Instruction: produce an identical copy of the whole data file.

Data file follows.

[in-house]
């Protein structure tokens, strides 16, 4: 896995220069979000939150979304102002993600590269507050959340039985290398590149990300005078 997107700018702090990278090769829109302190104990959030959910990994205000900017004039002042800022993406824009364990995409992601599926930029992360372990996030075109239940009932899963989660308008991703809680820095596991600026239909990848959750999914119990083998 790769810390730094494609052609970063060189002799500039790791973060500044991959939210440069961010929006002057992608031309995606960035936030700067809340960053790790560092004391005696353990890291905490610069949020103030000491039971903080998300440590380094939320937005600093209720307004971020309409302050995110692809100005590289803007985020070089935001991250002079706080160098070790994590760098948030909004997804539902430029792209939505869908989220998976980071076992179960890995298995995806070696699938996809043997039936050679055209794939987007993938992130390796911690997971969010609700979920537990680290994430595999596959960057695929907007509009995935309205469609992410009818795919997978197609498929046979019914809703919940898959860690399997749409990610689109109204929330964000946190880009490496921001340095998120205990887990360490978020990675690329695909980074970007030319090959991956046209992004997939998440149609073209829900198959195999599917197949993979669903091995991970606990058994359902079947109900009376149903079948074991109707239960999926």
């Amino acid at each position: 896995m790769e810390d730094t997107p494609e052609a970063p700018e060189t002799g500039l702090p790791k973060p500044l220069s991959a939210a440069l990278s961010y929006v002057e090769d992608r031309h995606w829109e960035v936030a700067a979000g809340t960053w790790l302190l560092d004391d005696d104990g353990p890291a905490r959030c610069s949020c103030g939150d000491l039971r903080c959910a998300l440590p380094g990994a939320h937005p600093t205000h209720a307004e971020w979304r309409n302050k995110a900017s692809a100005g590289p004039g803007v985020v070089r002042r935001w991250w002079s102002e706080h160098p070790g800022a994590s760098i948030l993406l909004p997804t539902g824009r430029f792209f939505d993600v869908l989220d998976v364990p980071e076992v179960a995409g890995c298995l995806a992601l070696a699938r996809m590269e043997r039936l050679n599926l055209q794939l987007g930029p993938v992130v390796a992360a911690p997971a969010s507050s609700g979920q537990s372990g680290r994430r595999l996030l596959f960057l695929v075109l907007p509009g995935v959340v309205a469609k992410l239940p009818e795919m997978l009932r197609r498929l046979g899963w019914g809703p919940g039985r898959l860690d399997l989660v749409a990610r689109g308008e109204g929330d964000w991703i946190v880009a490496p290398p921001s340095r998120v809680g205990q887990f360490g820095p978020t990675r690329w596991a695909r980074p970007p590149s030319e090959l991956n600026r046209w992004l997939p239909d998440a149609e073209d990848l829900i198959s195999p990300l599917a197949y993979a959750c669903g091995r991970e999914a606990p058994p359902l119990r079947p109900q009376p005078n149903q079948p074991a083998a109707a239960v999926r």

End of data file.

[in-house]
């Protein structure tokens, strides 16, 4: 896995220069979000939150979304102002993600590269507050959340039985290398590149990300005078 997107700018702090990278090769829109302190104990959030959910990994205000900017004039002042800022993406824009364990995409992601599926930029992360372990996030075109239940009932899963989660308008991703809680820095596991600026239909990848959750999914119990083998 790769810390730094494609052609970063060189002799500039790791973060500044991959939210440069961010929006002057992608031309995606960035936030700067809340960053790790560092004391005696353990890291905490610069949020103030000491039971903080998300440590380094939320937005600093209720307004971020309409302050995110692809100005590289803007985020070089935001991250002079706080160098070790994590760098948030909004997804539902430029792209939505869908989220998976980071076992179960890995298995995806070696699938996809043997039936050679055209794939987007993938992130390796911690997971969010609700979920537990680290994430595999596959960057695929907007509009995935309205469609992410009818795919997978197609498929046979019914809703919940898959860690399997749409990610689109109204929330964000946190880009490496921001340095998120205990887990360490978020990675690329695909980074970007030319090959991956046209992004997939998440149609073209829900198959195999599917197949993979669903091995991970606990058994359902079947109900009376149903079948074991109707239960999926």
């Amino acid at each position: 896995m790769e810390d730094t997107p494609e052609a970063p700018e060189t002799g500039l702090p790791k973060p500044l220069s991959a939210a440069l990278s961010y929006v002057e090769d992608r031309h995606w829109e960035v936030a700067a979000g809340t960053w790790l302190l560092d004391d005696d104990g353990p890291a905490r959030c610069s949020c103030g939150d000491l039971r903080c959910a998300l440590p380094g990994a939320h937005p600093t205000h209720a307004e971020w979304r309409n302050k995110a900017s692809a100005g590289p004039g803007v985020v070089r002042r935001w991250w002079s102002e706080h160098p070790g800022a994590s760098i948030l993406l909004p997804t539902g824009r430029f792209f939505d993600v869908l989220d998976v364990p980071e076992v179960a995409g890995c298995l995806a992601l070696a699938r996809m590269e043997r039936l050679n599926l055209q794939l987007g930029p993938v992130v390796a992360a911690p997971a969010s507050s609700g979920q537990s372990g680290r994430r595999l996030l596959f960057l695929v075109l907007p509009g995935v959340v309205a469609k992410l239940p009818e795919m997978l009932r197609r498929l046979g899963w019914g809703p919940g039985r898959l860690d399997l989660v749409a990610r689109g308008e109204g929330d964000w991703i946190v880009a490496p290398p921001s340095r998120v809680g205990q887990f360490g820095p978020t990675r690329w596991a695909r980074p970007p590149s030319e090959l991956n600026r046209w992004l997939p239909d998440a149609e073209d990848l829900i198959s195999p990300l599917a197949y993979a959750c669903g091995r991970e999914a606990p058994p359902l119990r079947p109900q009376p005078n149903q079948p074991a083998a109707a239960v999926r």